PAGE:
Eat more veggies, fruits, beans, and grains; cut back on animal products. It’s hard to believe that such simple advice could spur fiery debate, but the 2015 Dietary Guidelines Advisory Committee’s main recommendation has done just that. So far, individuals and advocacy groups have submitted over 4,000 comments on the committee’s report to the federal government, and thousands more will roll in as the May 8 deadline approaches. Unfortunately, some voices are louder than others.
The pork industry thinks Americans should eat more pork. The dairy industry wants a milk mustache over every upper lip. The beef industry says we should beef up our meals. The poultry industry is deeply concerned that Americans aren’t meeting our daily nugget needs. The egg industry thinks we could all use an extra omelet. Only the Academy of Nutrition and Dietetics, which receives huge cash payments from a variety of food corporations, has nothing to say in particular—just that all foods can be part of a healthful diet.
The process of creating new guidelines about what Americans should eat teaches us more about Big Ag’s appetite for profits than it does about nutrition. Because the final guidelines will affect major national policies from food stamps to the school lunch program, special interest groups are putting their full weight behind the push to pile meat, eggs, and dairy products high on Americans’ plates.
Their grumbles, though loud, do not represent what most Americans want—nor what we need to improve our health. Over the past few years, average meat consumption in America has plummeted by more than 12 percent. One in 10 millennials is vegetarian or vegan, and a third of all Americans say they are trying to limit their meat intake. Plant-based foods are crowding out meat and dairy products on restaurant menus and supermarket shelves, and Bill Gates and other major investors are funneling cash into promising start-ups producing vegetarian meats. For many Americans, the steak-and-potatoes, country-fried-chicken Standard American Diet is already a thing of the past.
And for good reason. Despite these promising trends, poor diet is still the leading risk factor for death in America, and meat consumption is a major culprit. Studies show that those who cut back on animal products cut their risk for obesity, heart disease, diabetes, and even certain types of cancer—while increasing their energy, weight loss, and lifespan. In other words, the more meat we replace with whole, plant-based foods, the healthier we’ll be.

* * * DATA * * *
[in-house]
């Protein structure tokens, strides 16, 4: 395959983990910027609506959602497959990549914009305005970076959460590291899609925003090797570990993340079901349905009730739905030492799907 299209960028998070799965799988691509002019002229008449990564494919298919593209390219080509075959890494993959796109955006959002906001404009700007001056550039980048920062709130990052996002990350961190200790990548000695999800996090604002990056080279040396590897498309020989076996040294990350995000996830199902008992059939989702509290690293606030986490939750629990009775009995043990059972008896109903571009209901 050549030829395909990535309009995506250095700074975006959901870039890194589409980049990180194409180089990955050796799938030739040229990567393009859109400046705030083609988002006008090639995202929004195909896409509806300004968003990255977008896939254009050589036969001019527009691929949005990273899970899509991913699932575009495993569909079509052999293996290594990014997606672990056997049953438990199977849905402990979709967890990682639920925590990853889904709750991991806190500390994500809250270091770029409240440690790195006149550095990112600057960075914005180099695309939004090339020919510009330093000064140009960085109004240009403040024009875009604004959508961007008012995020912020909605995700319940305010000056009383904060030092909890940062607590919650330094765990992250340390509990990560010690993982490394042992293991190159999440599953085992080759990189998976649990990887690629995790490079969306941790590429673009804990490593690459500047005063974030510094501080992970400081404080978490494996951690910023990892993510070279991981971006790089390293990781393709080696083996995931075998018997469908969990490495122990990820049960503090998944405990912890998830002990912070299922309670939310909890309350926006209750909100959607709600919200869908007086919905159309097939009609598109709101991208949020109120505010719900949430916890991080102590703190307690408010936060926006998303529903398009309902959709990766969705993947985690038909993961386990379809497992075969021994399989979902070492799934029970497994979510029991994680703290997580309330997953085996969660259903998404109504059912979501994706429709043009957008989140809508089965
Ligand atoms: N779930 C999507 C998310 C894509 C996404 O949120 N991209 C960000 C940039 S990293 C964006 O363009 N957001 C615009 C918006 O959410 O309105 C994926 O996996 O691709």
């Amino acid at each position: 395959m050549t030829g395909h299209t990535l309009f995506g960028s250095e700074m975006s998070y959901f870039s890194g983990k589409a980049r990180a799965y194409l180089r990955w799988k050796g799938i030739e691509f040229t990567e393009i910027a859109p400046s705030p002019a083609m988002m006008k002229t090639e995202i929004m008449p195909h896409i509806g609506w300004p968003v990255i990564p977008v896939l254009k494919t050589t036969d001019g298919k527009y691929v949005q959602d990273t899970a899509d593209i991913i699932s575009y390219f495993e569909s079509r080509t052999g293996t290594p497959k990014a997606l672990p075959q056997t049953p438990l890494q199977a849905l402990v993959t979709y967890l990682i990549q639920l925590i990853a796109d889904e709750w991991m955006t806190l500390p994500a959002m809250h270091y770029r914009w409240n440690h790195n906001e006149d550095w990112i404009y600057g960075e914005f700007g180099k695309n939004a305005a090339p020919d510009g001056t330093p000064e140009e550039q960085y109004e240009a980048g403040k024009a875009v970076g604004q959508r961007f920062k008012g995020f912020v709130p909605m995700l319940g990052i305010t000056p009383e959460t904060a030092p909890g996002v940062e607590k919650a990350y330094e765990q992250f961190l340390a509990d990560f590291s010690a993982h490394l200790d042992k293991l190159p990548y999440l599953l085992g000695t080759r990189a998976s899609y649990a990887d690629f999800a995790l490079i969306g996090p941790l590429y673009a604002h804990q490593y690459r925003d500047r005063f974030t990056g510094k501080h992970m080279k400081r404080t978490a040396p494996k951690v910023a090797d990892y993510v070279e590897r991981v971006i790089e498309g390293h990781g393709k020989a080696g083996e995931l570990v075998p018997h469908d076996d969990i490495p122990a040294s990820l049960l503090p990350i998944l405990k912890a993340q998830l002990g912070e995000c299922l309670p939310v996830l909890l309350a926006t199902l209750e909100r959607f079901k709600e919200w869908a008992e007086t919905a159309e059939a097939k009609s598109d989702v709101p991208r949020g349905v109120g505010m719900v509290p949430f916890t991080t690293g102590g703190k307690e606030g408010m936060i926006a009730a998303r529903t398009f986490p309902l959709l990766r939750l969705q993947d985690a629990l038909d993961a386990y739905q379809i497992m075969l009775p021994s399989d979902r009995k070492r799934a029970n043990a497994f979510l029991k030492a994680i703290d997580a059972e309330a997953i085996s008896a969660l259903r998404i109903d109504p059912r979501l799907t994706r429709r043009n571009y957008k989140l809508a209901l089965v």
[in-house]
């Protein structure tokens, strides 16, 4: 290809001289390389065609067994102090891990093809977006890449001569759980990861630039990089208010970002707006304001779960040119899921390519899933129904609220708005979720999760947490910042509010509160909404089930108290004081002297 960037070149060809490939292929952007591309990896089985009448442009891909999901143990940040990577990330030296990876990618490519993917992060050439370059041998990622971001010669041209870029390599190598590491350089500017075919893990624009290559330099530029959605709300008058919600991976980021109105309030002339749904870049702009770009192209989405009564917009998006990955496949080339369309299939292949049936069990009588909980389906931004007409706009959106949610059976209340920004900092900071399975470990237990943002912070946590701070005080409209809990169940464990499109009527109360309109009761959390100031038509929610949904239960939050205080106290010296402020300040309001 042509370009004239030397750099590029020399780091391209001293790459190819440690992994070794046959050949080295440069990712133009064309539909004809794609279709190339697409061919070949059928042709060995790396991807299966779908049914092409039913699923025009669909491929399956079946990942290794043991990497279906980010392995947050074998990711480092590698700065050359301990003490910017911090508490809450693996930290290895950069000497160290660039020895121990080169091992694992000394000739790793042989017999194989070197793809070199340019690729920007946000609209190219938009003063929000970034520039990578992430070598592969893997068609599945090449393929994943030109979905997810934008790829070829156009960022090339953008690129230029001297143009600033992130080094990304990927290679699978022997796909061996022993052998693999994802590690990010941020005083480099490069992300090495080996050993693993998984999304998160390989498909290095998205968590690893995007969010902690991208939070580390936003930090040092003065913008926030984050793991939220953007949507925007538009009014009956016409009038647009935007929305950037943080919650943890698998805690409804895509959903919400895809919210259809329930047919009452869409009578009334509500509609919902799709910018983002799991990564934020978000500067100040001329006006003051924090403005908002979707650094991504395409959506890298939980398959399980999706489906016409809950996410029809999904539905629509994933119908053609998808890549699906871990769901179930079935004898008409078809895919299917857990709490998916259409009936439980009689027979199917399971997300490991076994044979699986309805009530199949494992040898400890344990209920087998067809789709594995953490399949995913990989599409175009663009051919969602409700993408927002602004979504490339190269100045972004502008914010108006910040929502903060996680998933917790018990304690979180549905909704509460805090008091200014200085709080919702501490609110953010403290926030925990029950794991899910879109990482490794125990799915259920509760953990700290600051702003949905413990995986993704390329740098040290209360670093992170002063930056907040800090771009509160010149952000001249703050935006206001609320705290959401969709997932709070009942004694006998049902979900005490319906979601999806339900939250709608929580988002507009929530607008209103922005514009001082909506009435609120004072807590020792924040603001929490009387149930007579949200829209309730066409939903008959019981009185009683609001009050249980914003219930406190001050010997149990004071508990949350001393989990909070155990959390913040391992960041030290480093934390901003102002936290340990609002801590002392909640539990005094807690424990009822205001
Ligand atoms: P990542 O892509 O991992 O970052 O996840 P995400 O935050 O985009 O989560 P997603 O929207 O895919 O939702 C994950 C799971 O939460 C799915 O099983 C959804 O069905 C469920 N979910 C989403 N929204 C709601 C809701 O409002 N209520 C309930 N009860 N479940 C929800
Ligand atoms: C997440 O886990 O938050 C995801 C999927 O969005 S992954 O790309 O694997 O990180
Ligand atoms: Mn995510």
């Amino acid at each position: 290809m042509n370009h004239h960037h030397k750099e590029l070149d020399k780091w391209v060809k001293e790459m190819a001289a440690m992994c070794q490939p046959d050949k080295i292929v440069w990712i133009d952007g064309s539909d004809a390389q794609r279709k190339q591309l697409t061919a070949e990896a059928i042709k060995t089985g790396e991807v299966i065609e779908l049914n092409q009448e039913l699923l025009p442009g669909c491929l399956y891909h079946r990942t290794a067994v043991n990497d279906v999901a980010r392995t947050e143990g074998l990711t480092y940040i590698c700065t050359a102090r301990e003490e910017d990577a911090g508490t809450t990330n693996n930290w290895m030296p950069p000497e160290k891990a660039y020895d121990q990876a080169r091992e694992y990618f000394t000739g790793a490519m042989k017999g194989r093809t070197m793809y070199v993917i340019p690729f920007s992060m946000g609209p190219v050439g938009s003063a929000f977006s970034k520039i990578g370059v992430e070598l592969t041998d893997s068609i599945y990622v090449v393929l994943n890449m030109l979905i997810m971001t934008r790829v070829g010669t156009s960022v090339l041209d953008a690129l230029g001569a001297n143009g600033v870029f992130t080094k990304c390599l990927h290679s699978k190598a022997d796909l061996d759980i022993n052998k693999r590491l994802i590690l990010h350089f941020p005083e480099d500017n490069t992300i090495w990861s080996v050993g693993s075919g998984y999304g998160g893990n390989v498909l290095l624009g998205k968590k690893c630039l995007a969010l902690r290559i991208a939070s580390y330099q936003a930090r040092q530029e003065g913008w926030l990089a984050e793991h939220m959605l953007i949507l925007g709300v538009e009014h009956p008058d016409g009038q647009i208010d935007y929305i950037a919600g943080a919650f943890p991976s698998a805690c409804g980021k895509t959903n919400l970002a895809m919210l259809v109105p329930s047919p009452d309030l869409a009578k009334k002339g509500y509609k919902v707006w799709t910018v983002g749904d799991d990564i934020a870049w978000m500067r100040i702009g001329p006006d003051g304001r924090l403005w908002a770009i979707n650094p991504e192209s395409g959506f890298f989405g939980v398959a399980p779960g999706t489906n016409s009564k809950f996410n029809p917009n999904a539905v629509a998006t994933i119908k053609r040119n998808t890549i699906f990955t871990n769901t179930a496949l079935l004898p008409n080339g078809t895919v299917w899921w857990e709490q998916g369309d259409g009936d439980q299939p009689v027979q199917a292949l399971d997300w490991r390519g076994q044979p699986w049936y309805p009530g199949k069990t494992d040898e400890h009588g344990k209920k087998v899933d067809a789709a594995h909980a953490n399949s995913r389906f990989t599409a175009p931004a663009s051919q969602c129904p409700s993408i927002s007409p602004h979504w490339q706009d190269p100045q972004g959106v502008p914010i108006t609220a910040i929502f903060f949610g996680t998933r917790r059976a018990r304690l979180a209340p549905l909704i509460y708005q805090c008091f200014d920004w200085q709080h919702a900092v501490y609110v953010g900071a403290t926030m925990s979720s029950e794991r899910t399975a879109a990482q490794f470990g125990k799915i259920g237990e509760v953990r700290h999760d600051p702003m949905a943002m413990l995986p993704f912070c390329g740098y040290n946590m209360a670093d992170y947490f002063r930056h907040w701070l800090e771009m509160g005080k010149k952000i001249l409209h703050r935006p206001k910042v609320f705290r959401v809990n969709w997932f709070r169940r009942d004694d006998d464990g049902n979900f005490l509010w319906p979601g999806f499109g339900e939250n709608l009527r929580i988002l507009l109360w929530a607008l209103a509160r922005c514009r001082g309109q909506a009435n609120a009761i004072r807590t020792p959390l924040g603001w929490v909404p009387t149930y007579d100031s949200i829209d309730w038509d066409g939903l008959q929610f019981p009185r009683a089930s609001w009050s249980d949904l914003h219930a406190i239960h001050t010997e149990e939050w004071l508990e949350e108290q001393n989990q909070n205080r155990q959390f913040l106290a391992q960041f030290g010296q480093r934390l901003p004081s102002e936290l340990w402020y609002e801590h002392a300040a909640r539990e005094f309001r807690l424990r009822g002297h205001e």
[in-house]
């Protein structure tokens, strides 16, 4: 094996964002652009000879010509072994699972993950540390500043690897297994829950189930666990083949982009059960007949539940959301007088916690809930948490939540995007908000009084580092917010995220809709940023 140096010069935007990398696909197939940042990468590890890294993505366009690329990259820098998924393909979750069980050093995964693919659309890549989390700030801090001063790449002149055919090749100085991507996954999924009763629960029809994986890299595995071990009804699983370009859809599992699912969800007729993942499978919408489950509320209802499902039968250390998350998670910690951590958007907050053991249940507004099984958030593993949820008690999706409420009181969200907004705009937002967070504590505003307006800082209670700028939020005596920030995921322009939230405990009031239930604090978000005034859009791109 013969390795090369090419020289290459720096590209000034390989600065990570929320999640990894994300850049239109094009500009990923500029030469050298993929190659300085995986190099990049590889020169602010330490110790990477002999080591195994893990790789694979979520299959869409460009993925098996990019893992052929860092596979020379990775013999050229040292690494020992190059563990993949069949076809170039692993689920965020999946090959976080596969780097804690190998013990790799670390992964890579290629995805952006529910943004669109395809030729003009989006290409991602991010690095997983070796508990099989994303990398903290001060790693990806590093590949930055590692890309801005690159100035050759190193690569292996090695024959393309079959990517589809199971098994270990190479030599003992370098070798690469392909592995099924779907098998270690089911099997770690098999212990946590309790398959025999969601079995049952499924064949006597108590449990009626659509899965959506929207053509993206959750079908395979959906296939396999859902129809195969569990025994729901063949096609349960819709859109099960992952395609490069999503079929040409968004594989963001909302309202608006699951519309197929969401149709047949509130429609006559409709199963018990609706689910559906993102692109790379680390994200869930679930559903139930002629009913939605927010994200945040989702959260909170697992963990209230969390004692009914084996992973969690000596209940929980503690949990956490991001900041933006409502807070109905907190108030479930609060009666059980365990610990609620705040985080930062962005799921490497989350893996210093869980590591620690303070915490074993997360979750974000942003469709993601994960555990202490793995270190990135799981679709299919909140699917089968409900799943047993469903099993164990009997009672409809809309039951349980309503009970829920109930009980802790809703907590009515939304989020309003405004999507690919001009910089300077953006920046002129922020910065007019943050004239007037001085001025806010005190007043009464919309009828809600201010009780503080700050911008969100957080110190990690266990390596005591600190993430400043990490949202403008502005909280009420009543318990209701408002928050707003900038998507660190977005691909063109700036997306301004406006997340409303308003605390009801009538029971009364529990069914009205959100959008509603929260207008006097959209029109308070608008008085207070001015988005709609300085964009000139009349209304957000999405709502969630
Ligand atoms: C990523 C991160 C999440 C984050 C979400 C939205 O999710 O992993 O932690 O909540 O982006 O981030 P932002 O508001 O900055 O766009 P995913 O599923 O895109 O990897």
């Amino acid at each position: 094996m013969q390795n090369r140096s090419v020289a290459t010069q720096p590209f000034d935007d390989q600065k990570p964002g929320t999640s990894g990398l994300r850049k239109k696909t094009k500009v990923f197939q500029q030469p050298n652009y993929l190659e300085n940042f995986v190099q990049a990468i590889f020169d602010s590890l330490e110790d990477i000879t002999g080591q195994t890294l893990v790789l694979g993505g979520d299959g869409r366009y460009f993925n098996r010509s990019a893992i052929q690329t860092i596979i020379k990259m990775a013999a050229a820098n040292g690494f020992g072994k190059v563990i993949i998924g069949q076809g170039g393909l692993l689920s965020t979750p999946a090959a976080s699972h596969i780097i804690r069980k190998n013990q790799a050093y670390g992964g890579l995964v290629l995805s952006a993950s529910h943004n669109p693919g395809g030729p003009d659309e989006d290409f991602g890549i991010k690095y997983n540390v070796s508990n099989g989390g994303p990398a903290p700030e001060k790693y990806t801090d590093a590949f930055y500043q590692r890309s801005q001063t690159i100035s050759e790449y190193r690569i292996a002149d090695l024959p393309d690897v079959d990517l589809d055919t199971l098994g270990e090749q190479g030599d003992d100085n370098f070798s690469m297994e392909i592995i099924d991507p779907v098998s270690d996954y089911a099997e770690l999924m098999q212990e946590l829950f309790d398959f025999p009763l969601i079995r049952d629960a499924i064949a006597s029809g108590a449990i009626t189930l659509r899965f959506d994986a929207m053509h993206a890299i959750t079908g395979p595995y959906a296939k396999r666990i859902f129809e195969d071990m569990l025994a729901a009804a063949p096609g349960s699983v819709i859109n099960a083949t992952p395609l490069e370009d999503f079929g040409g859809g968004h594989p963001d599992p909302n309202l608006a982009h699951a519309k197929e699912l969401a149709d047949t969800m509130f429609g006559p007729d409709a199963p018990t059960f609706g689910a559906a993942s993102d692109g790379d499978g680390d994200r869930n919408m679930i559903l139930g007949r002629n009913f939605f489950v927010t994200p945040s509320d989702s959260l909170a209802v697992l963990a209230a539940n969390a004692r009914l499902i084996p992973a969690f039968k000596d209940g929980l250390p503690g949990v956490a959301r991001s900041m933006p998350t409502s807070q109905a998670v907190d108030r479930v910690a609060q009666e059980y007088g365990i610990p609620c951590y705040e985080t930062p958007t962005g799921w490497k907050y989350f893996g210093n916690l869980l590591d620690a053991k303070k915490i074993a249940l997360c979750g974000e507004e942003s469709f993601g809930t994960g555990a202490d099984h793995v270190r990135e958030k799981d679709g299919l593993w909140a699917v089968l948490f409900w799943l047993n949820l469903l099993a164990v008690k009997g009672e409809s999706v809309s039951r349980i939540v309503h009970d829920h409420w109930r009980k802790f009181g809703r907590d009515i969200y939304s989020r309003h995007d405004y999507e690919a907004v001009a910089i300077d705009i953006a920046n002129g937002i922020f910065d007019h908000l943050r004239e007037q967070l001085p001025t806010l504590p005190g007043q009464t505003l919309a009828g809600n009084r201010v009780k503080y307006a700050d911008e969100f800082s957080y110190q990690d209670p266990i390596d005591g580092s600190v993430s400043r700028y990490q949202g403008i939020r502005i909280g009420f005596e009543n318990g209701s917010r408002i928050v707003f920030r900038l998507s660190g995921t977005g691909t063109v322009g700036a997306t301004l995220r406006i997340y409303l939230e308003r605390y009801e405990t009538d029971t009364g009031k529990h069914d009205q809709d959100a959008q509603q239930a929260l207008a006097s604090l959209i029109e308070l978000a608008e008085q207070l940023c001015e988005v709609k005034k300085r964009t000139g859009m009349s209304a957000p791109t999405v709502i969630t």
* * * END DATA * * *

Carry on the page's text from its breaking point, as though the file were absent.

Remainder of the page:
In a desperate attempt to renew dwindling consumer interest in its products and to warp this sound science, Big Ag has taken a page from Big Tobacco’s book. The meat and dairy industry uses deceptive marketing tactics and funds its own health “research”—with predictable results. A review of studies funded by the US Dairy Council, for instance, revealed that not a single study had an unfavorable conclusion about the health impacts of milk. In fact, these studies were even more biased than those funded by notoriously sneaky drug companies. New “Milk Life” ads boast about dairy’s “high-quality protein,” despite the fact that most Americans get way too much protein—and despite solid evidence that the protein in dairy (and all animal products) is strongly linked to increased cancer risk. The protein found in plant foods like beans and grains is not.
The same last-ditch schemes are employed by what I call the Animal Protein Party: the corporate lobbyists who try to salvage profits via politics in a consumer climate that gets more veggie-friendly by the day. These industry representatives have secured billions of dollars in taxpayer subsidies to produce and market the very foods that make us sick. They have even thwarted past Dietary Guidelines Advisory Committees’ efforts to help Americans eat healthier.
But not this time. The 2015 Committee’s advice to cut back on animal products is based on unbiased science and the counsel of experts who have nothing to gain but a healthier community. It is telling that nearly every spokesperson not representing the meat, dairy, egg, and junk food industries who provided oral comments on the committee’s report wholeheartedly embraced this recommendation.
The fact is that Americans get it. We’re already eating less meat, and many of us are trying to cut back even further. A diet richer in vegetables, fruits, beans, and grains—and lower in animal products—is what our country needs and wants. And it’s not so controversial after all.
Hever, known as “The Plant-Based Dietitian,” has hosted television show, What Would Julieanna Do?, authored The Complete Idiot's Guide to Plant-Based Nutrition and The Vegiterranean Diet, and contributed to two of the books in the bestselling Forks Over Knives series. She is also the food trends specialist for international nonprofit Mercy For Animals.